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Vedder Thinking | Articles USPTO Provides Guidance on Webpages as Acceptable Specimens for Trademarks


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As part of the process of registration and renewal of trademarks with the United States Patent and Trademark Office (USPTO), a specimen of use of the mark in commerce must be provided. Back in September 2007, Vedder Price first reported an important shift in the law; the Trademark Trial and Appeal Board (TTAB) found that in some limited instances, a printout of a webpage is an acceptable specimen of use for goods.1 Many questions remained open; for example, is a webpage an acceptable specimen in relation to the offer of services for sale?

On December 17, 2012, more than five years after the change, the USPTO finally issued guidelines on an acceptable webpage specimen for goods only.2 While the Trademark Act does not explicitly define a “webpage specimen” category, case law has described displays as comprising “point-of-sale material such as banners, shelf-talkers, window displays, menus, or similar devices which are designed to catch the attention of purchasers and prospective purchasers as an inducement to consummate a sale and which prominently display the mark in question and associate it or relate it to the goods.”3 Displays associated with the goods also exist in an electronic or online environment in the form of webpages. These “electronic displays” perform the same function as traditional displays and so must meet the same standards for an acceptable specimen as traditional displays must meet.4

While a Point-of-Sale5 Display Associated with the Goods Is an Acceptable Specimen for Goods, Mere Advertising Material Is Not.6

A point of sale is a location at which consumers can view the mark in connection with the goods and immediately purchase them at the same time.7 A webpage specimen is acceptable as a display associated with the goods if it:

  1. contains a picture or textual description of the identified goods;
  2. shows the mark sufficiently near the picture or description of the identified goods so that the mark is associated with the goods; and
  3. provides information necessary to order the identified goods.8

As part of prong 2 above, the mark must be prominently displayed and not merely used within a sentence; this is referred to as the “prominence” requirement. Case law informs us that a mark may appear more prominent when the specimen:

  • presents the mark in a larger font size or different stylization or color than the surrounding text;9
  • places the mark at the beginning of a line or sentence;10
  • positions the mark next to a picture or description of the goods;11 or
  • uses the “TM” designation with the applied-for mark (however, this designation alone does not transform a mark into a trademark if other considerations indicate that it does not function as a trademark).12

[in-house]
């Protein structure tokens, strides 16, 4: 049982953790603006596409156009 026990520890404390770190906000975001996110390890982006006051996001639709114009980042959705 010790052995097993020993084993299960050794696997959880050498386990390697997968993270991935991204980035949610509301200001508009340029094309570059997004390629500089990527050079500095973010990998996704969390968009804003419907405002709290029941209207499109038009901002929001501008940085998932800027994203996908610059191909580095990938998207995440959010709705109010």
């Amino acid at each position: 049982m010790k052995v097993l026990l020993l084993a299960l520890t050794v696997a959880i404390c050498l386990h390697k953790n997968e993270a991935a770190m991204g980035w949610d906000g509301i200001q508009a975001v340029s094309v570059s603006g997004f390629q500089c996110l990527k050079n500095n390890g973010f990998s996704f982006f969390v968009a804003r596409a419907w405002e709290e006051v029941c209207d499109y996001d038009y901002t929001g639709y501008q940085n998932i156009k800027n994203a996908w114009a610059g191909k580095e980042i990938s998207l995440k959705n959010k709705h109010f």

In the past, we have successfully entered webpage specimens for services as long as the three elements were found on the page (i.e., a description of the service, mark used in association with the service, and cost/ordering information of the service). For example, a webpage specimen for banking services may be evidenced by a page on which a new online account may be set up by a client. However, we must warn against the temptation of publishing a webpage meeting these requirements before goods or services are actually available for sale. A precarious webpage specimen would be improper and could result in invalidation of the mark.

If you have questions about this article, please contact Alain Villeneuve at +1 (312) 609 7745.


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1 In re Valenite Inc., Serial No. 76/482,852, July 31, 2007 (citable as a precedent).
2 Examination Guide 1-13 (Webpage Specimens as Displays Associated with the Goods) (Dec. 2012).
3 In re Bright of Am., Inc., 205 USPQ 63, 71 (TTAB 1979) (emphasis added); see also TMEP § 904.03(g).
4 In re Sones, 590 F.3d 1282, 1288, 93 USPQ2d 1118, 1123 (Fed. Cir. 2009).
5 The terms “point-of-sale” and “point-of-purchase” are used interchangeably. See, e.g., In re Anpath Grp., 95 USPQ2d 1377, 1380 (TTAB 2010); In re Osterberg, 83 USPQ2d 1220, 1224 (TTAB 2007); In re Dell, Inc., 71 USPQ2d 1727 (TTAB 2006).
6 In re Anpath Grp., 95 USPQ2d at 1380; In re Quantum Foods, Inc., 94 USPQ2d 1375, 1379 (TTAB 2010); In re MediaShare Corp., 43 USPQ2d 1304, 1307 (TTAB 1997).
7 In re Osterberg, 83 USPQ2d at 1222-23.
8 In re Sones, 590 F.3d 1282, 93 USPQ2d 1118 (Fed. Cir. 2009).
9 Compare In re Quantum Foods, Inc., 94 USPQ2d 1375, 1378 with In re Osterberg, 83 USPQ2d at 1220, 1223.
10 In re Dell, Inc., 71 USPQ2d at 1725, 1729 (TTAB 2004).
11 In re Quantum Foods, Inc., 94 USPQ2d at 1378.
12 In re Sones, 590 F.3d at 1289, 93 USPQ2d at 1124.